BHP to reduce exploration
But the Premier is confident industry will grow in North

by Jeff Colbourne
Northern News Services

NNSL (Apr 08/98) - BHP is slashing its exploration budget in the NWT, and it is blaming the decrease in part on the debate over a secondary diamond industry.

The value-added issue may even lead to reduced interest and less mining exploration and development in the North, according to Jim Rothwell, BHP's group general manager.

Speaking to the NWT Chamber of Commerce last weekend, Rothwell said the debate and the way it has been handled by various parties is hurting the investment climate in the North.

"I have been advised that BHP's exploration group will be reducing its exploration spending in the North in the next fiscal year," said Rothwell.

This is due to a number of factors, he said, including budget issues at BHP, depressed gold market and a perceived deterioration in the investment climate, he said.

"Our Ekati diamond mine development and other proposed diamond mines resulted from exploration started in the early 1990s was fostered by a positive and encouraging atmosphere toward development," he said.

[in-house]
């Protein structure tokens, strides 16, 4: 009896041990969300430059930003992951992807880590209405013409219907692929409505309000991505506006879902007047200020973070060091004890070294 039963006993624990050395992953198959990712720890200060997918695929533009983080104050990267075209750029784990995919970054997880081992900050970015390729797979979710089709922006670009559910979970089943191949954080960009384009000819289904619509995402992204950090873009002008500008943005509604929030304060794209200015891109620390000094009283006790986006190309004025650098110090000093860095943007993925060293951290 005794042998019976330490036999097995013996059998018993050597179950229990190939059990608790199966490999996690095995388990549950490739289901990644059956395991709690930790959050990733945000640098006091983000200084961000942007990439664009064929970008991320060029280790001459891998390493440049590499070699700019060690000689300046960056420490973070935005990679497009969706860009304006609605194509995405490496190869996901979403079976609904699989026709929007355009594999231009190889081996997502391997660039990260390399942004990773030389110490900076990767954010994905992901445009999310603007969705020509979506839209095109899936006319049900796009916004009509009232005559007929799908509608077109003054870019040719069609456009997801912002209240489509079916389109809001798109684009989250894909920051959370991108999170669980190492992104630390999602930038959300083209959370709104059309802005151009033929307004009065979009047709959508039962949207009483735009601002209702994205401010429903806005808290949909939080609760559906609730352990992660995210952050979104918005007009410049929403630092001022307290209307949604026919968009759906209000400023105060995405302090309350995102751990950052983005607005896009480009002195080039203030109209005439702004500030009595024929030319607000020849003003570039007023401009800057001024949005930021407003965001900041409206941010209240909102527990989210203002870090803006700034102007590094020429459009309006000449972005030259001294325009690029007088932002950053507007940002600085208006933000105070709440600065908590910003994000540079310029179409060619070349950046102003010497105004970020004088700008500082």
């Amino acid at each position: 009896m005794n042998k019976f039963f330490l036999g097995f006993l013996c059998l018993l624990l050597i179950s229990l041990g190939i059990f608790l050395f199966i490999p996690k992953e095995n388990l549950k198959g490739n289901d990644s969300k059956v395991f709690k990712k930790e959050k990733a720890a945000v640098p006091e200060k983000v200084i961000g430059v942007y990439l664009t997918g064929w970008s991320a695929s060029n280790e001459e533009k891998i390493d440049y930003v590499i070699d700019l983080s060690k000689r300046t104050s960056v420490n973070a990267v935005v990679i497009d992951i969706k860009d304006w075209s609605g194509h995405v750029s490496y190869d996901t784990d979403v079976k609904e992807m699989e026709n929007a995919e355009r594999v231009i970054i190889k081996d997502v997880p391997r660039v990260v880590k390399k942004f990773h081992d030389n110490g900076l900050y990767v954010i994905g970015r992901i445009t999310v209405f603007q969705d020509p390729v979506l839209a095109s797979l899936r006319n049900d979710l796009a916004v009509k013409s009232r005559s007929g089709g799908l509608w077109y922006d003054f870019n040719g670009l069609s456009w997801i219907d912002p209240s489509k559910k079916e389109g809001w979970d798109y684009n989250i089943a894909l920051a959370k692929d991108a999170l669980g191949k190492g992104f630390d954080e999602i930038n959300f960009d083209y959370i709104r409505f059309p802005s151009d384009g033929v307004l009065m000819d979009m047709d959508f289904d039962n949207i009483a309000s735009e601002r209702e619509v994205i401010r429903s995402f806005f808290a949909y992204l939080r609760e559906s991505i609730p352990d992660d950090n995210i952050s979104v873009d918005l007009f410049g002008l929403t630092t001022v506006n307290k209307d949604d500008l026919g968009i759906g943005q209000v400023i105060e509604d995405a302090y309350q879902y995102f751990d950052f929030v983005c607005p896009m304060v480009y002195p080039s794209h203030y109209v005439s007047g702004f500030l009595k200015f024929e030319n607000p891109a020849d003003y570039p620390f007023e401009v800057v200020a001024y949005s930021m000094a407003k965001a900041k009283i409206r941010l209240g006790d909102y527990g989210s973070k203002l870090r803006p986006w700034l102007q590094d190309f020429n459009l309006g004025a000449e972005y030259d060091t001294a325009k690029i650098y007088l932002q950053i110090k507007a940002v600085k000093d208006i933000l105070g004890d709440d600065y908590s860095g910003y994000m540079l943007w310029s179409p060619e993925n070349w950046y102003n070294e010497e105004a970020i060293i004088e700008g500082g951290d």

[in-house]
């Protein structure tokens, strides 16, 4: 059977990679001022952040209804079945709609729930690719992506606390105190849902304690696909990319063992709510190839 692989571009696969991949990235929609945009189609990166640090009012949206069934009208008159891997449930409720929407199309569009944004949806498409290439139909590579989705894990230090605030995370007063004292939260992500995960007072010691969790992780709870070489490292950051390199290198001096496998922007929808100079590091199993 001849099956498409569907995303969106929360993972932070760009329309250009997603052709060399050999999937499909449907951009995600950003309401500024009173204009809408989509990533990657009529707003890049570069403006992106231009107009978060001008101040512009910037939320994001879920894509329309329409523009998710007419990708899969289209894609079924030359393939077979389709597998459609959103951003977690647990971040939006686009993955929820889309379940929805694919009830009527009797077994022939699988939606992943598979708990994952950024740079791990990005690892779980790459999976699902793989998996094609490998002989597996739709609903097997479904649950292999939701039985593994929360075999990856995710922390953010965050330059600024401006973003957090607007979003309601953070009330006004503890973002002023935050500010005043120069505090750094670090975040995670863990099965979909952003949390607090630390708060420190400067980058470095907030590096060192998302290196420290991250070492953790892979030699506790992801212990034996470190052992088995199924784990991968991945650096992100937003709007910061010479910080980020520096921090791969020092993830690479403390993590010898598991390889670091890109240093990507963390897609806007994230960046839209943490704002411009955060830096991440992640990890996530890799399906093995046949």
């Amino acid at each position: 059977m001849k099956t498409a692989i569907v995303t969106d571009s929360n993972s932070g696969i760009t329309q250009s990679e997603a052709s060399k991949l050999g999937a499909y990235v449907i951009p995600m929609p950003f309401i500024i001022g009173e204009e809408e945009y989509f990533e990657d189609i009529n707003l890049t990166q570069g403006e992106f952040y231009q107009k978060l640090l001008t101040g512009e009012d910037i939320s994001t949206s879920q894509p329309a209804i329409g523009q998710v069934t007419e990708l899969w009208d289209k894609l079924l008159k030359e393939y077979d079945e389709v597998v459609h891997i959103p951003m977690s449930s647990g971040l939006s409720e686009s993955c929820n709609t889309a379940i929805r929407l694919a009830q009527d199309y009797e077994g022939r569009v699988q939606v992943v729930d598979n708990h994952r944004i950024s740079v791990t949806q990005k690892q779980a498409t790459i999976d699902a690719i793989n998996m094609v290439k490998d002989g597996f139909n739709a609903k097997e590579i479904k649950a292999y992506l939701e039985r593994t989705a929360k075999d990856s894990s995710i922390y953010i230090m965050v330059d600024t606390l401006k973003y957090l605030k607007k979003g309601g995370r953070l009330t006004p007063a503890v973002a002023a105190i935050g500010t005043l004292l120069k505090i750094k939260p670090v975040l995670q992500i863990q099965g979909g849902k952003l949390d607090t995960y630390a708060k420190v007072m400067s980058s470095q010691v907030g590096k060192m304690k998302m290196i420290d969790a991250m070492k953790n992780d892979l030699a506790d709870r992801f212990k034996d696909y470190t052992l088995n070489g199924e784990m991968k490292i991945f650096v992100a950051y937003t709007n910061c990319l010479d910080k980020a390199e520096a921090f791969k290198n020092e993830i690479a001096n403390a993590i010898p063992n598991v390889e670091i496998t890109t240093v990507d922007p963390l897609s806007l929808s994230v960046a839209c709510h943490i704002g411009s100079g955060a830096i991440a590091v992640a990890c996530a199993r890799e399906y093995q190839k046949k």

Premier Don Morin said he is not worried about Rothwell's comments or about the future of Northern exploration.

"I don't think there will be decreased exploration in the NWT," said Morin. Our job as government is to look after Northerners' interest.... BHP's job is to look after the interest of their company and to ensure they mine diamonds in the most economic way they can."

When it comes to value-added industries Morin said he's pleased to be working in a partnership with BHP to achieve this goal.

"I found Jim Rothwell very straightforward to talk to and I think it's safe to say his priorities and what they want to achieve in the end is basically the same as we want to achieve," said Morin.

The GNWT said it is committed to working with BHP to ensure that Northerners get jobs in secondary industries but Morin said that will not happen overnight.

"I don't think we are going to have secondary industries up and running by fall but I can't really foretell the future. It depends on the quality of people that come into the North and work in the private sector."

"As long as we have a commitment then we'll work together to achieve it. If it takes five years to achieve, that's fine as long as we can achieve it so that Northerners can benefit and the jobs are in the North," said Morin.

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